Our parents may have told us, “Don’t judge a book by its cover,” but the truth is that you never get a second chance to make a first impression. Judgments can be formed in as little as three seconds; use that time to “wow!” them.
Whether you’re heading to an interview for the job of a lifetime or preparing for a first date, there are some things that all first impressions have in common.
First, make eye contact; it shows you’re paying attention. Maintaining eye contact throughout the conversation is a sign of respect.
Next, smile; it conveys trust and sincerity. You can also convey positive body language by sitting up straight and holding your head up to look comfortable and confident.
If you don’t feel brave, fake it. If necessary, consider yourself an actor playing a courageous character. Listen more than you talk, and the other person will think you are the best communicator they talked to today—and maybe all week.
A good first impression is critical in the business world because it sets the tone for the rest of the relationship. Do you look well-tailored and crisp? A polished and professional appearance conveys intelligence, success, and trustworthiness. Research the company so you can talk about it intelligently—this will also tell you the level of formality appropriate for your attire.
Rehearse your no-longer-than-one-minute “elevator pitch,” and keep this introduction short and concise. Start with a firm handshake. Mirror the other person’s tone and body language. If they are fast-paced, keep up. If they’re relaxed, kick back and allow them to make small talk, smiling and nodding as you listen intently. Always be enthusiastic without going overboard; passion goes a long way.
Just as you wouldn’t be late for a business meeting, allow extra time so that you aren’t late for what may turn out to be the most important meeting of your life: a first date. Dress slightly nicer than you would for a second or third date. Wearing a favorite outfit will add confidence to your demeanor. Keep the perfume or cologne subtle.
Don’t arrive with a bullet point interview list, even if it’s speed dating; be prepared to discuss hobbies, interests, movies, music, travel, and, if appropriate, your job or kids, but don’t whip out the phone photo album just yet.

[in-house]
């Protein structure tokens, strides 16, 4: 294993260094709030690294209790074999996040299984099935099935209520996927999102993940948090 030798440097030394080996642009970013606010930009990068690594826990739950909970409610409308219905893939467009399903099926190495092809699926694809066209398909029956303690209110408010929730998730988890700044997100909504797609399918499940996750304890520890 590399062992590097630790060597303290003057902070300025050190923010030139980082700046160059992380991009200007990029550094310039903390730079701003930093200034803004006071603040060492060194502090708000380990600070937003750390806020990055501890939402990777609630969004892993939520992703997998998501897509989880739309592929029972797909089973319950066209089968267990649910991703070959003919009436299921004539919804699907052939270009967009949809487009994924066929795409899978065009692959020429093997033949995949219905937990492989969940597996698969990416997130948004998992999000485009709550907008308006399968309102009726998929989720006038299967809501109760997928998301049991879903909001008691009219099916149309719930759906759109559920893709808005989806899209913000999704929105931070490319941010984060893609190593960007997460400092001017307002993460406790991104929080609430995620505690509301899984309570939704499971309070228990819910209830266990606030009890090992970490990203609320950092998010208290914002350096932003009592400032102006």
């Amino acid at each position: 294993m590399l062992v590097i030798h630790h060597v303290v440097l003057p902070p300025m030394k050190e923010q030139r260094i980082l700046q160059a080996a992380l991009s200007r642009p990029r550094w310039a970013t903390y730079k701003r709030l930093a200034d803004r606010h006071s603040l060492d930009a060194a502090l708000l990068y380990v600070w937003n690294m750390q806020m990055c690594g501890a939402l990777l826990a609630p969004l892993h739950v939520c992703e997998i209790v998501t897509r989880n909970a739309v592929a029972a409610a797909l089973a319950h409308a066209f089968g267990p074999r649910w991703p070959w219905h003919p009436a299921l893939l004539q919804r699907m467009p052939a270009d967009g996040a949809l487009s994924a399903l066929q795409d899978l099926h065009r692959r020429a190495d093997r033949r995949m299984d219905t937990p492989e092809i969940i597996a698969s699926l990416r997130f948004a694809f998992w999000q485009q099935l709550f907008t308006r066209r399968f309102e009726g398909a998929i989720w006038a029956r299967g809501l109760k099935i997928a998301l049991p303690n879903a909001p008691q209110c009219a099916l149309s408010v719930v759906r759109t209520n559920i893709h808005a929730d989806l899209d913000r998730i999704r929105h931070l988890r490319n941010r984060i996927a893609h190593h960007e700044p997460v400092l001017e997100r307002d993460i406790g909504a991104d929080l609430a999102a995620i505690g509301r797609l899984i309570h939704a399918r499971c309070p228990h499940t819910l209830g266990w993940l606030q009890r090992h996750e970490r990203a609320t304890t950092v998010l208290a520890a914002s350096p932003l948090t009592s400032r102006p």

Two big don’ts: Don’t let your eyes or attention wander, and don’t overshare, as that can be awkward. A sense of mystery is intriguing.
Whether it’s new co-workers, neighbors, or the PTA, show your enthusiasm for being part of the organization, neighborhood, or group. Learn everyone’s names as soon as possible. Offer a warm smile and brief greeting when you see them. Be friendly, but not invasive; always avoid office politics and neighborhood gossip, and change the topic if they come up. Asking for advice is a reliable icebreaker; it’s human nature to want to help—but don’t take advantage of anyone’s expertise or talent. Consider inviting the neighbors over for a housewarming party or BBQ, or your co-workers for after-work drinks.
Emails, texts, and posts on Facebook and LinkedIn often act as one’s first impression. Take a moment to review your social media profile pictures, bios, and information. Make them consistent; conflicting information sends a bad signal. Take down any potentially embarrassing data or at least make it “private.”
When handling nonverbal communication such as emails, texts, and instant messages, be prompt in your response, and eliminate any unnecessary information—shorter is better. Be clear, but not terse. Inject some personal touches or humor when appropriate, and be yourself.
Most importantly of all, proofread every sentence before you send it!